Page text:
Arab development undermined by lack of human security, UN-backed report says

Environmental degradation: toxic effluent flows from this rubbish mountain in Sidon, Lebanon, directly into the sea

21 July 2009 – A widespread lack of basic elements of human security, such as access to clean water, freedom from hunger, democracy and a robust rule of law, is denying citizens of Arab countries the ability to fulfil their potential, according to a United Nations-sponsored report released today.

The annual Arab Human Development Report noted that human security – which it called a pre-requisite for human development – is being undermined by the region’s unjust political, social, and economic systems, a scramble for power and resources among fragmented social groups and, in some cases, the impact of external military intrusion.

“The tendency is to think of security only in military or state security terms,” said Amat Al Alim Alsoswa, Director of the UN Development Programme’s (UNDP) Regional Bureau for Arab States.

But Ms. Al Alim Alsoswa said that the ability of some 330 million people in the Arab world to lead stable lives and achieve their potential is not only threatened by conflict and civil unrest, but “also by environmental degradation, discrimination, unemployment, poverty, and hunger.”

She stressed that only if these sources of insecurity are addressed “will the people of the Arab region be able to make progress in human development.”

The report, which draws on contributions from more than 100 Arab scholars, identifies a series of measures to improve human security, including: guarantees on universal basic rights and freedoms, especially for women; better protection for the environment; tackling poverty and hunger; expanding access to affordable health services; and ending occupation and military interventions, which cause human suffering and erase decades of economic development.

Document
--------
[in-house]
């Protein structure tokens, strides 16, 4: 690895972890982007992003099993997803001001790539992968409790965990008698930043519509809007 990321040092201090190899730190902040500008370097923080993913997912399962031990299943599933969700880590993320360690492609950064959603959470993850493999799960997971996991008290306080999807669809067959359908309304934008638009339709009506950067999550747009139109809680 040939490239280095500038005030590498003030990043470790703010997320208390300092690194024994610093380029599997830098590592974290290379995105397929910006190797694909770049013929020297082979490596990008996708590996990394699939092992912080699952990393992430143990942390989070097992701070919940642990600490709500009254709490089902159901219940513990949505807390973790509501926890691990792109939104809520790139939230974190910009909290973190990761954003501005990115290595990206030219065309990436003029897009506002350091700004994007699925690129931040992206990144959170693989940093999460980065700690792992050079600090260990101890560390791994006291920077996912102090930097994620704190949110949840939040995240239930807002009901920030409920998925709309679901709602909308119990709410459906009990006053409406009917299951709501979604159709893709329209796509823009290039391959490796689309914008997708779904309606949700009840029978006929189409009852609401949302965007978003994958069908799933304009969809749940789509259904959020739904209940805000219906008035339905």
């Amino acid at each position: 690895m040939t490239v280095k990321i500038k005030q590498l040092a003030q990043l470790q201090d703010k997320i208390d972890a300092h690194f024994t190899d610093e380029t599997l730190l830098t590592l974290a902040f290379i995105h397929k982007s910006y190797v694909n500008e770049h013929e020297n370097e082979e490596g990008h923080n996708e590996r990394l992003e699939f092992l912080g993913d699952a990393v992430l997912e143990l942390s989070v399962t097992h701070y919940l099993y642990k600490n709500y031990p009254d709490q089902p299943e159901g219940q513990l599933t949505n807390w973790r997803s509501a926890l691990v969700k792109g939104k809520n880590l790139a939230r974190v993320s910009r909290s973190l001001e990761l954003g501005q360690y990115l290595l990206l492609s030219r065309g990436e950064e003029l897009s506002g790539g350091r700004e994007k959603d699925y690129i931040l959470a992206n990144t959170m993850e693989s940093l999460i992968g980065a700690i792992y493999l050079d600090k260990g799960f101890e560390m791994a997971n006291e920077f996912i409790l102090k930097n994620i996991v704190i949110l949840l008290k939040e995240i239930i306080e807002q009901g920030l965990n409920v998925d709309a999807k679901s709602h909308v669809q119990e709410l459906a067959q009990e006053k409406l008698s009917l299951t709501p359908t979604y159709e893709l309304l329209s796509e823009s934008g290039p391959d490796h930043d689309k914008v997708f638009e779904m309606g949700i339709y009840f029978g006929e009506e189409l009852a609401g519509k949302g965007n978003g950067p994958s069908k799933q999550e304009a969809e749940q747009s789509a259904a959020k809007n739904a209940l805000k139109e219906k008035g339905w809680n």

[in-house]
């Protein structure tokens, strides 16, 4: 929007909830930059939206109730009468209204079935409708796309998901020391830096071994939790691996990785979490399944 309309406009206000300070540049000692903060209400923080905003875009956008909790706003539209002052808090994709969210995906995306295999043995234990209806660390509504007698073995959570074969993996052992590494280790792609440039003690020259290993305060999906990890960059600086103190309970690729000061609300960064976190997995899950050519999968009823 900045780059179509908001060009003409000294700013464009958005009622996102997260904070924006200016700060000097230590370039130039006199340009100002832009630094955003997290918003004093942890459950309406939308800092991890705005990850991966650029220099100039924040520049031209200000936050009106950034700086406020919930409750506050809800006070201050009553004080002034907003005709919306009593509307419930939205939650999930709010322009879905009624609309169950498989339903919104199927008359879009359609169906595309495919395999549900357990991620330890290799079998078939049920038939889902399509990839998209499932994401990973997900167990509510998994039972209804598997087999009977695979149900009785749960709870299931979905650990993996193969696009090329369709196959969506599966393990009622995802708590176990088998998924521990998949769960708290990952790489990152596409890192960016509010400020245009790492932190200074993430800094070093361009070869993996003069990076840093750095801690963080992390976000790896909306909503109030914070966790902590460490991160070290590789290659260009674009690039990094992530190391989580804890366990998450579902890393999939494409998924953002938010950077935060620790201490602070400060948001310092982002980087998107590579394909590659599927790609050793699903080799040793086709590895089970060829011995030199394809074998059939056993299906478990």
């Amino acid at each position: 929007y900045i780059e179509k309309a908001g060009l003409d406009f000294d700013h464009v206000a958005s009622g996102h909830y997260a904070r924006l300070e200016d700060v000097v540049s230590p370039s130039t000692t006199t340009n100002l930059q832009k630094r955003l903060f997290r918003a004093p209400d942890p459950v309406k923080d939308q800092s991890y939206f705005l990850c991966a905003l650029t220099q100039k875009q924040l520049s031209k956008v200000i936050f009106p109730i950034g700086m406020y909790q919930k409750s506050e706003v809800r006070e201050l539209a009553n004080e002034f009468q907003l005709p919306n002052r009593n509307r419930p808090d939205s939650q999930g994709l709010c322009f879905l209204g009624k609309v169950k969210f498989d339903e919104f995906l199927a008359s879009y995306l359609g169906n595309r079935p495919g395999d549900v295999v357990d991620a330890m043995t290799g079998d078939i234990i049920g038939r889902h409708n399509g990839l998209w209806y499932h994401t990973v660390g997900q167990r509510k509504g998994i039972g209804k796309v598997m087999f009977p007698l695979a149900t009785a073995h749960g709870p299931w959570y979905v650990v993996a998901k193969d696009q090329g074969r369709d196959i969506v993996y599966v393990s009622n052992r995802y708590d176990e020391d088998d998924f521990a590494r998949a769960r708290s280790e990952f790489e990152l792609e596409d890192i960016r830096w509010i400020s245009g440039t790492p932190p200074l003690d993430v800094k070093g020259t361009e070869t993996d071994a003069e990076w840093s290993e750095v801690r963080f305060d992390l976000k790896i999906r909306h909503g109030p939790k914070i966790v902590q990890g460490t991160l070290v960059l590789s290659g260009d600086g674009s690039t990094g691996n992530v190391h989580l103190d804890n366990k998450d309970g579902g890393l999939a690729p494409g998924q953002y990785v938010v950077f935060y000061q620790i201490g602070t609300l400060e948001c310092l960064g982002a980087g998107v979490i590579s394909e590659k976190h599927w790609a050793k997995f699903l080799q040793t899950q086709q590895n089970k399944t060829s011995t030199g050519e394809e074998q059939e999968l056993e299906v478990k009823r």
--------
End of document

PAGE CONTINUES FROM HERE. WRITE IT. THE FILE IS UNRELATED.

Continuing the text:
UNDP noted that the report highlighted that in six Arab countries, “there is an outright ban on the formation of political parties, while restrictions on political activities and civic organizations in other countries often amount to de facto prohibition.”

“National security measures such as the declaration of emergency law often serve as a pretext to suspend basic rights, exempt rulers from constitutional limitations, and afford security agencies sweeping powers,” it added.

Pointing to the poverty and hunger despite the comparative affluence in the region, the report said that one in five people live on less than $2 per day, below the internationally recognized poverty line, but stated that a more accurate estimate would be that 20 per cent of Arabs live in poverty.

Large segments of the population in low-income countries face basic deprivation, reflected in inadequate access to safe water and a high incidence of underweight children, with the number of undernourished people in the region rising from almost 20 million in 1990-1992 to 25.5 million in 2002-2004.

Since 2002 Arab Human Development Reports (AHDRs) have targeted decision-makers and opinion leaders in governments and civil societies, helping build consensus around regional and national development priorities, identifying disadvantaged populations and religious groups and suggesting policies, strategies and opportunities for investment to benefit them.

As instruments for measuring human progress and triggering action for change, the AHDRs feed into and draw upon the data and analysis of the global Human Development Reports, which promote regional partnerships for influencing change and region-specific approaches to human rights, poverty, education, economic reform, HIV/AIDS, and globalization.

The global HDR was first launched in 1990 and the Human Development Index has become a globally-recognized measure which ranks countries using indicators such as life-expectancy, levels of education and standards of living as its guide.


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